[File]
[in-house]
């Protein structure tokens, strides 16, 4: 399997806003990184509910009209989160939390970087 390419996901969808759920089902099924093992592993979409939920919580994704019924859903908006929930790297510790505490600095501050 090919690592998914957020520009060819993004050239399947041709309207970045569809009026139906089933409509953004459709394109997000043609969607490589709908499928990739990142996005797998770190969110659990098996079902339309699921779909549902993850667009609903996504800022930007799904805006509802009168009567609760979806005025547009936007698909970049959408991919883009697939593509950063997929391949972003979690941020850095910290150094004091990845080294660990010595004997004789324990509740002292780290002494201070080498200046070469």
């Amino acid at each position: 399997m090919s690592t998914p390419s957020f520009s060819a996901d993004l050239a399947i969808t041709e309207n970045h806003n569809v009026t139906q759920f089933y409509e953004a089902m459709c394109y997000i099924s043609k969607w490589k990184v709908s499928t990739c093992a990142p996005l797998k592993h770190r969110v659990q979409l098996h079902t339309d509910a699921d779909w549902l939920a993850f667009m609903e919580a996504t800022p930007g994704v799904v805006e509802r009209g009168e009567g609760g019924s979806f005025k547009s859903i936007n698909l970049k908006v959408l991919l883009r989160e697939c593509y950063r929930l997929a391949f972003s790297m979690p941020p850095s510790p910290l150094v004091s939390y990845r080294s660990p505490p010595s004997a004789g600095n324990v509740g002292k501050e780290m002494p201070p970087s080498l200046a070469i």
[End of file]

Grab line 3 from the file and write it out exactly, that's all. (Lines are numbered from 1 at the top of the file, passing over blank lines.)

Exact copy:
């Amino acid at each position: 399997m090919s690592t998914p390419s957020f520009s060819a996901d993004l050239a399947i969808t041709e309207n970045h806003n569809v009026t139906q759920f089933y409509e953004a089902m459709c394109y997000i099924s043609k969607w490589k990184v709908s499928t990739c093992a990142p996005l797998k592993h770190r969110v659990q979409l098996h079902t339309d509910a699921d779909w549902l939920a993850f667009m609903e919580a996504t800022p930007g994704v799904v805006e509802r009209g009168e009567g609760g019924s979806f005025k547009s859903i936007n698909l970049k908006v959408l991919l883009r989160e697939c593509y950063r929930l997929a391949f972003s790297m979690p941020p850095s510790p910290l150094v004091s939390y990845r080294s660990p505490p010595s004997a004789g600095n324990v509740g002292k501050e780290m002494p201070p970087s080498l200046a070469i």